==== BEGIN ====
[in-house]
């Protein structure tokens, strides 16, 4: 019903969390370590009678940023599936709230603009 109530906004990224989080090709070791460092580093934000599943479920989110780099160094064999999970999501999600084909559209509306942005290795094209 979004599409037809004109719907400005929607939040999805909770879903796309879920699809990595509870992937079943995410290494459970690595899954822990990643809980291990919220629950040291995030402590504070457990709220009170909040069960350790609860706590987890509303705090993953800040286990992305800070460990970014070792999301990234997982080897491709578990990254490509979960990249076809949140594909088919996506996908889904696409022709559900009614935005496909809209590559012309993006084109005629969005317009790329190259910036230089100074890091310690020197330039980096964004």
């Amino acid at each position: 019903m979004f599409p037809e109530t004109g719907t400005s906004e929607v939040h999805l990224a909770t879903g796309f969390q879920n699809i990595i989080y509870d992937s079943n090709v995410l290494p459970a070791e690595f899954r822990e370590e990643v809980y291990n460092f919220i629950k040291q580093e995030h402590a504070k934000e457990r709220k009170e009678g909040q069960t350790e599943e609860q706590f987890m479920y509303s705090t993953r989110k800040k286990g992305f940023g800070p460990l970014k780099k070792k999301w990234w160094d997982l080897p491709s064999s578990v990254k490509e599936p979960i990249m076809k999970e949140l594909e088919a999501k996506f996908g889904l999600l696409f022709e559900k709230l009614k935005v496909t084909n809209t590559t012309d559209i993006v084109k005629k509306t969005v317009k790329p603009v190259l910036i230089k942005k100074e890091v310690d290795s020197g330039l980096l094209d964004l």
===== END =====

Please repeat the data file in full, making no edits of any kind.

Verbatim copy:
[in-house]
């Protein structure tokens, strides 16, 4: 019903969390370590009678940023599936709230603009 109530906004990224989080090709070791460092580093934000599943479920989110780099160094064999999970999501999600084909559209509306942005290795094209 979004599409037809004109719907400005929607939040999805909770879903796309879920699809990595509870992937079943995410290494459970690595899954822990990643809980291990919220629950040291995030402590504070457990709220009170909040069960350790609860706590987890509303705090993953800040286990992305800070460990970014070792999301990234997982080897491709578990990254490509979960990249076809949140594909088919996506996908889904696409022709559900009614935005496909809209590559012309993006084109005629969005317009790329190259910036230089100074890091310690020197330039980096964004």
């Amino acid at each position: 019903m979004f599409p037809e109530t004109g719907t400005s906004e929607v939040h999805l990224a909770t879903g796309f969390q879920n699809i990595i989080y509870d992937s079943n090709v995410l290494p459970a070791e690595f899954r822990e370590e990643v809980y291990n460092f919220i629950k040291q580093e995030h402590a504070k934000e457990r709220k009170e009678g909040q069960t350790e599943e609860q706590f987890m479920y509303s705090t993953r989110k800040k286990g992305f940023g800070p460990l970014k780099k070792k999301w990234w160094d997982l080897p491709s064999s578990v990254k490509e599936p979960i990249m076809k999970e949140l594909e088919a999501k996506f996908g889904l999600l696409f022709e559900k709230l009614k935005v496909t084909n809209t590559t012309d559209i993006v084109k005629k509306t969005v317009k790329p603009v190259l910036i230089k942005k100074e890091v310690d290795s020197g330039l980096l094209d964004l």